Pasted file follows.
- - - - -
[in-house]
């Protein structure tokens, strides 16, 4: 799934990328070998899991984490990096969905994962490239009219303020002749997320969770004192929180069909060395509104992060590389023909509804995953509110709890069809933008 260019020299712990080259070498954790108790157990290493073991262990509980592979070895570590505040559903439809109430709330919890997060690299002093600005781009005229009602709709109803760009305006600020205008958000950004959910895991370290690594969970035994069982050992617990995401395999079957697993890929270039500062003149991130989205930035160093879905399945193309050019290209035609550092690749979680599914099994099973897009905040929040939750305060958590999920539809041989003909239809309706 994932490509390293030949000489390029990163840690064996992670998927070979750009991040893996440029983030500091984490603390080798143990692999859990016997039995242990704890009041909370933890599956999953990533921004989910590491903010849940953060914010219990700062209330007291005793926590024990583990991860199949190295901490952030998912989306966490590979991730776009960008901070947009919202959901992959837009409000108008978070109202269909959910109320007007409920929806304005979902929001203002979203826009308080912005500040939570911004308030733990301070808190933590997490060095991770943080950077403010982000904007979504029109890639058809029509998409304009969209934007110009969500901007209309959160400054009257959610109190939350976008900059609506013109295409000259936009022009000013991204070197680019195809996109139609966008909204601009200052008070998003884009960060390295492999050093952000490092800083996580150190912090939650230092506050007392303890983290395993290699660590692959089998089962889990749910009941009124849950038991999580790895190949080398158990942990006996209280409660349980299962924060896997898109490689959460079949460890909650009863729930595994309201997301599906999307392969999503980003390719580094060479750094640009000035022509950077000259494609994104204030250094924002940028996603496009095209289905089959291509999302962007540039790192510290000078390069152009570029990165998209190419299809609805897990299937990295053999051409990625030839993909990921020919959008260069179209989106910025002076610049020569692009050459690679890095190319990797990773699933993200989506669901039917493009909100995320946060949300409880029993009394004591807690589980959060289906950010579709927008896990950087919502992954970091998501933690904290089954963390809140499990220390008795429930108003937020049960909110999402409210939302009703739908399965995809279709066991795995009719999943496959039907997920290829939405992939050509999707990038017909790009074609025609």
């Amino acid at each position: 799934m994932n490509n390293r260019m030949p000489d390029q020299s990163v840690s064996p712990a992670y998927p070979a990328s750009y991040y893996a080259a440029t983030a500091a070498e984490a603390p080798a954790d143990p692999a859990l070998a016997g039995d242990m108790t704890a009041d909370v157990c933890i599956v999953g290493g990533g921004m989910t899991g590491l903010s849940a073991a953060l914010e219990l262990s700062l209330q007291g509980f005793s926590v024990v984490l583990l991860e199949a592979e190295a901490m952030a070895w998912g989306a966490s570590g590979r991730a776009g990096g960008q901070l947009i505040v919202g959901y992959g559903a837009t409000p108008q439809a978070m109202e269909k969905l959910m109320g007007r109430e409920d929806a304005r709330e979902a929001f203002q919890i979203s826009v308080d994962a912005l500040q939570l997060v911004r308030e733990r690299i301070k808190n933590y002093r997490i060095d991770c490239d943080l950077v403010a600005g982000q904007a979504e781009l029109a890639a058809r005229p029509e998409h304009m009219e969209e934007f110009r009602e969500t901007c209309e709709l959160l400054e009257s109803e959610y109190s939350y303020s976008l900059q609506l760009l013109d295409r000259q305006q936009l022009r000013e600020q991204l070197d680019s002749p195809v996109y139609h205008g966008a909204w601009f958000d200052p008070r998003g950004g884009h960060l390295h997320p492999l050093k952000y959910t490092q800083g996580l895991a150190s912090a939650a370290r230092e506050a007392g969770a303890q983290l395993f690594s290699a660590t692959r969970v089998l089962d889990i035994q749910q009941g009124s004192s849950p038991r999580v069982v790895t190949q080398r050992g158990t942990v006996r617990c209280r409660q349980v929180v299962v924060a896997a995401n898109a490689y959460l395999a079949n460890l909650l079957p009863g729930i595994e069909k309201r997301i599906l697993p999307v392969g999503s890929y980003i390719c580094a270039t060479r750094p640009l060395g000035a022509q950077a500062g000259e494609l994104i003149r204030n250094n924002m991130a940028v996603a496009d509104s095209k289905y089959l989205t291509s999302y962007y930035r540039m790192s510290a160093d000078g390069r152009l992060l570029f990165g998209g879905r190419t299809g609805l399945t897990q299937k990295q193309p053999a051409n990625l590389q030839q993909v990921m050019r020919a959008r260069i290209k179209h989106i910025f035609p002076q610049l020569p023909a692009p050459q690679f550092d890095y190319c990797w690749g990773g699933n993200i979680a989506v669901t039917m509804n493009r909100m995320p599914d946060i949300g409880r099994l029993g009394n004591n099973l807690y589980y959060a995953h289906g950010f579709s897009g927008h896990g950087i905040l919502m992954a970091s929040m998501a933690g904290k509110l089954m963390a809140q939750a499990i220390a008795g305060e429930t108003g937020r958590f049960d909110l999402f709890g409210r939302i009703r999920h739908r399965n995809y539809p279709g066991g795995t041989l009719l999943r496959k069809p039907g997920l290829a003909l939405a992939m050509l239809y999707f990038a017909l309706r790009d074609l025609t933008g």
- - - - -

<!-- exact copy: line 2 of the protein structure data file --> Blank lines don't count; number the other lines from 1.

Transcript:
């Protein structure tokens, strides 16, 4: 799934990328070998899991984490990096969905994962490239009219303020002749997320969770004192929180069909060395509104992060590389023909509804995953509110709890069809933008 260019020299712990080259070498954790108790157990290493073991262990509980592979070895570590505040559903439809109430709330919890997060690299002093600005781009005229009602709709109803760009305006600020205008958000950004959910895991370290690594969970035994069982050992617990995401395999079957697993890929270039500062003149991130989205930035160093879905399945193309050019290209035609550092690749979680599914099994099973897009905040929040939750305060958590999920539809041989003909239809309706 994932490509390293030949000489390029990163840690064996992670998927070979750009991040893996440029983030500091984490603390080798143990692999859990016997039995242990704890009041909370933890599956999953990533921004989910590491903010849940953060914010219990700062209330007291005793926590024990583990991860199949190295901490952030998912989306966490590979991730776009960008901070947009919202959901992959837009409000108008978070109202269909959910109320007007409920929806304005979902929001203002979203826009308080912005500040939570911004308030733990301070808190933590997490060095991770943080950077403010982000904007979504029109890639058809029509998409304009969209934007110009969500901007209309959160400054009257959610109190939350976008900059609506013109295409000259936009022009000013991204070197680019195809996109139609966008909204601009200052008070998003884009960060390295492999050093952000490092800083996580150190912090939650230092506050007392303890983290395993290699660590692959089998089962889990749910009941009124849950038991999580790895190949080398158990942990006996209280409660349980299962924060896997898109490689959460079949460890909650009863729930595994309201997301599906999307392969999503980003390719580094060479750094640009000035022509950077000259494609994104204030250094924002940028996603496009095209289905089959291509999302962007540039790192510290000078390069152009570029990165998209190419299809609805897990299937990295053999051409990625030839993909990921020919959008260069179209989106910025002076610049020569692009050459690679890095190319990797990773699933993200989506669901039917493009909100995320946060949300409880029993009394004591807690589980959060289906950010579709927008896990950087919502992954970091998501933690904290089954963390809140499990220390008795429930108003937020049960909110999402409210939302009703739908399965995809279709066991795995009719999943496959039907997920290829939405992939050509999707990038017909790009074609025609």